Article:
After a recent ride, I returned to my apartment with a bicycle-full of gritty impasto composed of sand, dirt, oil and water from winter-messy roads.
Wiping away the muck between major bike washings is a good maintenance strategy, and more than just ride pride is at stake. If left unattended to, the grit cakes on and, over time, can take a toll on your components and frame. In addition, having to chip off a dried accumulation makes your bike mechanic’s job tougher — not to mention your own if you need to change a flat.
As soon as you get home from your ride, give your frame and components a once-over using a bucket of sudsy water and a sponge. Some surfaces where road spray tends to build up: the top rear of the fork, the bottom bracket and the upper surface of the seat stays, close to where they connect with the seat tube (photo right). And don’t forget to wipe the rims to maintain good braking.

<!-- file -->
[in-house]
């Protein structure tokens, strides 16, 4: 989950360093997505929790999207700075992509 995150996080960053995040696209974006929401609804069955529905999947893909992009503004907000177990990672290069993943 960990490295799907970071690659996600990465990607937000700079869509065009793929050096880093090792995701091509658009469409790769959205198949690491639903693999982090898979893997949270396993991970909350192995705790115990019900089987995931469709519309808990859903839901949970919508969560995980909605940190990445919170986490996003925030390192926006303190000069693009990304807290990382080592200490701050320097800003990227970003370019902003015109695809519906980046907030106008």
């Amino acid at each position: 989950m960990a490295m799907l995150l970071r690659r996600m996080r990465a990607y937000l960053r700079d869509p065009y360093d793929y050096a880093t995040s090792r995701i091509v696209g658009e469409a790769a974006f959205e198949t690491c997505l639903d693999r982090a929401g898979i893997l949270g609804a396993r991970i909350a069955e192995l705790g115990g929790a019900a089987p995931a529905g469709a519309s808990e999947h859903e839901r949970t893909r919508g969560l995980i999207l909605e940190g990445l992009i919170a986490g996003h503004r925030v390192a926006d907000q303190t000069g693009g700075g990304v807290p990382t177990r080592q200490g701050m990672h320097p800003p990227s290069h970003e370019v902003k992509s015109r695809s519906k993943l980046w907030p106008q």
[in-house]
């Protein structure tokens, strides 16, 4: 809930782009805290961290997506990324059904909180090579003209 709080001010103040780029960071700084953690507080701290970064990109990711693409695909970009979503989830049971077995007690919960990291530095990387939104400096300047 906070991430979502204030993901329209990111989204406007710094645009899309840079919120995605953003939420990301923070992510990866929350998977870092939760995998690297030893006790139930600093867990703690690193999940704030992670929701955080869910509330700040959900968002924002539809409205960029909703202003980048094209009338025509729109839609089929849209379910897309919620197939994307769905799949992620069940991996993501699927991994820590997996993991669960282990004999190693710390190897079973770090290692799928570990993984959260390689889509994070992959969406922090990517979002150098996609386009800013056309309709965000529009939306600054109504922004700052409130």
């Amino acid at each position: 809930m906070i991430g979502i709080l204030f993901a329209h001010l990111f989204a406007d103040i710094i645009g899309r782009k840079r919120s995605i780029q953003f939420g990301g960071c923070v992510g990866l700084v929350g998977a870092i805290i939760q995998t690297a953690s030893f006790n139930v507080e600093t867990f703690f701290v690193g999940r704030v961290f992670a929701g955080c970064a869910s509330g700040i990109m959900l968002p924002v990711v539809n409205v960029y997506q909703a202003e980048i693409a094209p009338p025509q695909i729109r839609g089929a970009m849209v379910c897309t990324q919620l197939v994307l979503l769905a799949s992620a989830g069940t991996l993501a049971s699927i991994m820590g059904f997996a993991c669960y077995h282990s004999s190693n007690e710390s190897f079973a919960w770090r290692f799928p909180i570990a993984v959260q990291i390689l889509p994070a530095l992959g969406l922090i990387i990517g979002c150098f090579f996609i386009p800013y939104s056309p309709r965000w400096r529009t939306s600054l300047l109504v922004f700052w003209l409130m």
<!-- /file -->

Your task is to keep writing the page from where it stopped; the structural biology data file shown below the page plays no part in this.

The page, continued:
If you’re working indoors, protect your floor with a few layers of newspaper or some garbage bags before you get started.
Over the course of the winter, you and your bicycle will benefit from this “ounce of prevention” tactic.
Photo: Beckerman Photo